In 2009, Pfizer Inc. agreed to pay $2.3 billion to resolve civil and criminal allegations that it had illegally promoted the use of certain prescription drugs for uses that were not approved by the U.S. Food and Drug Administration (FDA). This settlement was one of the largest healthcare fraud settlements in U.S. history at the time.

The allegations against Pfizer related to the promotion of four prescription drugs: Bextra, Geodon, Zyvox, and Lyrica. The U.S. Department of Justice (DOJ) alleged that Pfizer had illegally marketed these drugs for uses that were not approved by the FDA, and that the company had promoted the use of these drugs in higher doses and for longer periods of time than were recommended. The DOJ also alleged that Pfizer had paid kickbacks to healthcare providers to encourage them to prescribe these drugs.

The settlement included $1.3 billion in criminal fines and forfeiture, and $1 billion in civil settlements with the U.S. government and various state governments. Pfizer also entered into a corporate integrity agreement with the Office of Inspector General of the Department of Health and Human Services, which required the company to implement measures to ensure compliance with laws and regulations related to the promotion and marketing of its products.

Who was the CEO of Pfizer at the time.

Jeffrey B. Kindler was the CEO of Pfizer Inc. from 2006 to 2010. Prior to becoming CEO, he held various leadership roles at the company, including as Chief Counsel and Chief Strategy Officer.

Mr. Kindler received a bachelor’s degree in political science from the University of Michigan and a law degree from the University of Virginia School of Law. He began his career as an attorney, working for the law firm Covington & Burling in Washington, D.C., and later for the U.S. Department of Justice. He joined Pfizer in 2002 as Chief Counsel and was appointed Chief Strategy Officer in 2004. In 2006, he was named CEO of the company.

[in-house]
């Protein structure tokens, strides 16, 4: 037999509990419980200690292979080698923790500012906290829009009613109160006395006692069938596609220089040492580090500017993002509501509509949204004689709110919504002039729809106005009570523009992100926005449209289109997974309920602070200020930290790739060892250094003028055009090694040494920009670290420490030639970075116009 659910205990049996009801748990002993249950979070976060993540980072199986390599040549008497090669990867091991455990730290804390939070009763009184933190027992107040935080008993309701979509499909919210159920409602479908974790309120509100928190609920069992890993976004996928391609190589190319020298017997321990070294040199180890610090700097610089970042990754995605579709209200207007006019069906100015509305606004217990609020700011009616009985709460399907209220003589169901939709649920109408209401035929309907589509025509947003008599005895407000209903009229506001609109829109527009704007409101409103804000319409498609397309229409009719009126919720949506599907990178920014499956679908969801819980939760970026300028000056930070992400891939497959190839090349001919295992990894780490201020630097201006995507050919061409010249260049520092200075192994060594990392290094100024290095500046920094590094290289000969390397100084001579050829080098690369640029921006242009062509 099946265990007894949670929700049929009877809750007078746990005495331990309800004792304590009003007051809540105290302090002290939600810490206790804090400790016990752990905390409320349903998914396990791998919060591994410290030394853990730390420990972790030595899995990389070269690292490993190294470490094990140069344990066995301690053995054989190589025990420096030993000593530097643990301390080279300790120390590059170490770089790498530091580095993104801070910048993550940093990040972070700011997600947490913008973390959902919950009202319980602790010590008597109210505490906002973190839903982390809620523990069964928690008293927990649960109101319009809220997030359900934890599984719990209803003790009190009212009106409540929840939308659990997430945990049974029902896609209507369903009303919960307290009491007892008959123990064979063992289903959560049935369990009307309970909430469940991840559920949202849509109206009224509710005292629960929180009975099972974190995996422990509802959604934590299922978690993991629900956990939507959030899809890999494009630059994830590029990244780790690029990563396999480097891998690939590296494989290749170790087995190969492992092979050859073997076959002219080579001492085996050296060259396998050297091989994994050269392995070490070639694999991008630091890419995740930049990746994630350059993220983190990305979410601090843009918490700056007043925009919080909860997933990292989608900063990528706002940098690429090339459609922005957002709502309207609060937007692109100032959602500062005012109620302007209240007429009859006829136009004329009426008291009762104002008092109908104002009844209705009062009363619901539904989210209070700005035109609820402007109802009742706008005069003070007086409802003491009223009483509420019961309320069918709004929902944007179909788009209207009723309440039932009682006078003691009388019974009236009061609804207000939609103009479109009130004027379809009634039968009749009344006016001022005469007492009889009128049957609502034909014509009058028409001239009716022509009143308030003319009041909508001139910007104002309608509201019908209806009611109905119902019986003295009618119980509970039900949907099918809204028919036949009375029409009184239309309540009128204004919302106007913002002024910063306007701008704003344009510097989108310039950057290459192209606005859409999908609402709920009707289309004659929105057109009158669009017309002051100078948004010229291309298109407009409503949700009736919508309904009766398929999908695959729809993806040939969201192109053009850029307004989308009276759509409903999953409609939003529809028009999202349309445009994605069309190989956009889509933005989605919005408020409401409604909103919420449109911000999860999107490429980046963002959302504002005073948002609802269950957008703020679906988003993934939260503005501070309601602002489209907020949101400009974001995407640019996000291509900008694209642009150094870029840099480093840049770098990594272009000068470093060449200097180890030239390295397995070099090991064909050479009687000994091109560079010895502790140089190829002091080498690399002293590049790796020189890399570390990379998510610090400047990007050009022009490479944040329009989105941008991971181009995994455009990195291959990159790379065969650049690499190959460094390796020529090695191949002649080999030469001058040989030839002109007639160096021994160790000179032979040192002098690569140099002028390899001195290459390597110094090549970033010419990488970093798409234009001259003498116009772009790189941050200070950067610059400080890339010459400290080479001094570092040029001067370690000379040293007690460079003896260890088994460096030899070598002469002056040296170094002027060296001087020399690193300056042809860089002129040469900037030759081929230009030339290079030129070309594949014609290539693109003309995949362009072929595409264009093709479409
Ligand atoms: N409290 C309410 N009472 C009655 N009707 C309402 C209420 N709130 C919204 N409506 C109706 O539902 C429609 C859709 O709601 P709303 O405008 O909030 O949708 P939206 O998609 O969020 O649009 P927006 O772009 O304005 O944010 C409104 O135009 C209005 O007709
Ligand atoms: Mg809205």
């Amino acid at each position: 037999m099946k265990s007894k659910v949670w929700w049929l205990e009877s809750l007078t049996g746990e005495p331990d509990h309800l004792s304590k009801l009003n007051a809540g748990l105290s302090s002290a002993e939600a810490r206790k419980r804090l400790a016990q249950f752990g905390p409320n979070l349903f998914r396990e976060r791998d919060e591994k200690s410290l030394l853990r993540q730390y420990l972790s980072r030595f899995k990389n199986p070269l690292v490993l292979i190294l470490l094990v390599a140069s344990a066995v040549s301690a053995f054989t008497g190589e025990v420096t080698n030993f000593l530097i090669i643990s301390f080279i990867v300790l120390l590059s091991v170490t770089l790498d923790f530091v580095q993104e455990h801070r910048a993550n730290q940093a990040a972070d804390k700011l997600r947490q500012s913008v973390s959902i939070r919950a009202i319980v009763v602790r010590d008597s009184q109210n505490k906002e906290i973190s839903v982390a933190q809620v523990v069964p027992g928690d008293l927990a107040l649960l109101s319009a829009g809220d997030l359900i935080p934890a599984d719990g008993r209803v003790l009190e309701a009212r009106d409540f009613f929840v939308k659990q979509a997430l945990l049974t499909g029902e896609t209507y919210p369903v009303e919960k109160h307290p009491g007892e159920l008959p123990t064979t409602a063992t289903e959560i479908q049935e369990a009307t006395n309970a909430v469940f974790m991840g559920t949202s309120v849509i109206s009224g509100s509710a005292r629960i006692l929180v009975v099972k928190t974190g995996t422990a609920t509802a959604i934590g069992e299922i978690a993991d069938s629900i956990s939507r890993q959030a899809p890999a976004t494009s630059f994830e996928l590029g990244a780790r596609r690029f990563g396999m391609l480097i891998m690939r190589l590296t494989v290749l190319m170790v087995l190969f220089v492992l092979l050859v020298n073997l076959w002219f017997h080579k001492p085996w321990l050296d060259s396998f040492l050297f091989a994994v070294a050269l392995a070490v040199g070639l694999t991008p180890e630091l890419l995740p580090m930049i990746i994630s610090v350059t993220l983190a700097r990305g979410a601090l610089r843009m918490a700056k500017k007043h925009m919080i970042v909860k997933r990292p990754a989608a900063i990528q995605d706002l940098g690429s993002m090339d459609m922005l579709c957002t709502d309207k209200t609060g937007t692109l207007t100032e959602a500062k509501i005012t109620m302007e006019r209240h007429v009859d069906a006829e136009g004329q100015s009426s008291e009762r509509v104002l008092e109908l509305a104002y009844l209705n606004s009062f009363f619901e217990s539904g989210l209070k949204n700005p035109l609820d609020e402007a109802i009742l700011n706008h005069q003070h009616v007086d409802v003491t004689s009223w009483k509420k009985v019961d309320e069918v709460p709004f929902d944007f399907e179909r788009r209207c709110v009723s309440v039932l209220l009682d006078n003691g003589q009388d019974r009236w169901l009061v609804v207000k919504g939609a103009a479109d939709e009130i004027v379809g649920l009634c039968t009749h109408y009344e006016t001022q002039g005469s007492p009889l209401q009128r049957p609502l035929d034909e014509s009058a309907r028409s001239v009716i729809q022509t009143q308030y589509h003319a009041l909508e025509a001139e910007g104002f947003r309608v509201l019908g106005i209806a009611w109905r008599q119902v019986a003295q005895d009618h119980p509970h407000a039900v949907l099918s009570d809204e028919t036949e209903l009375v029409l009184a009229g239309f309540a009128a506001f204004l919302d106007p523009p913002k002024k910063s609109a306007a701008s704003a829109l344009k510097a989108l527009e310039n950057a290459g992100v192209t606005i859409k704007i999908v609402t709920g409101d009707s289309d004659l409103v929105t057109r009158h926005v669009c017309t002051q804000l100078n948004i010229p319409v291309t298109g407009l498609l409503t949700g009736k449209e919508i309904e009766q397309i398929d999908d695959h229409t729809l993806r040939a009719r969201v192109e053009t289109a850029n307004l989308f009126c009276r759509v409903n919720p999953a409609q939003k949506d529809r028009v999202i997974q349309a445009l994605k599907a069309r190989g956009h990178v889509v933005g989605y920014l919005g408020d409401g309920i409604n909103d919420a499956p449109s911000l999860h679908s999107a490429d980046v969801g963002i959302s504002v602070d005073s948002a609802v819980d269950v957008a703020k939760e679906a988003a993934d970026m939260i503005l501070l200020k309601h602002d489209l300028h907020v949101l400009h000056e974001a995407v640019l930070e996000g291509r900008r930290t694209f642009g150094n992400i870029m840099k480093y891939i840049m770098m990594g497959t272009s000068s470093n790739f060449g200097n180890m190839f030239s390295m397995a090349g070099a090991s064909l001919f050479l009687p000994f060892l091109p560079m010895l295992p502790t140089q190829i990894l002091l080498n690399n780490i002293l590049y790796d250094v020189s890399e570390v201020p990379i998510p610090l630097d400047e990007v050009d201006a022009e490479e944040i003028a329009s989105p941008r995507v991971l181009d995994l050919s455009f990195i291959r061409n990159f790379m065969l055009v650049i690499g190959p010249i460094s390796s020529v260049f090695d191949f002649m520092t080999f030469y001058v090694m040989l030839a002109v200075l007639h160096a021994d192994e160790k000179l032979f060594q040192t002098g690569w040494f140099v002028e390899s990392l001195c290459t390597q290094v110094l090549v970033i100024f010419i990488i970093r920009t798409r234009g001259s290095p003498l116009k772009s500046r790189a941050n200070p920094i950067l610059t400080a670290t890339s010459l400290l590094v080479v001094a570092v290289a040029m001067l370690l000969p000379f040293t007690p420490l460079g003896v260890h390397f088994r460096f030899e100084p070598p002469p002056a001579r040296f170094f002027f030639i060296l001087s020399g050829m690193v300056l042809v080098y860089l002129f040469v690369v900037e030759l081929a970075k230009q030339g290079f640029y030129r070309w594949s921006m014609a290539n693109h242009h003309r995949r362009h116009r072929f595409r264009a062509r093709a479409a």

During his tenure as CEO, Mr. Kindler focused on expanding Pfizer’s presence in emerging markets and on developing new products, including drugs to treat cancer, Alzheimer’s disease, and cardiovascular disease. He also led the acquisition of Wyeth, a major pharmaceutical company, in 2009.

Mr. Kindler left Pfizer in 2010 and was succeeded as CEO by Ian C. Read. He has since served on the board of directors of several companies, including McDonald’s and

Michael Yeadon was the previous Vice President of Pfizer, who has been actively speaking out against the Covid 19 narrative, and up until then was a highly regarded scientist.  They have done everything they can to smear his impeccable career, and his ethics when he left Pfizer due to their corruption.

Dr. Michael Yeadon

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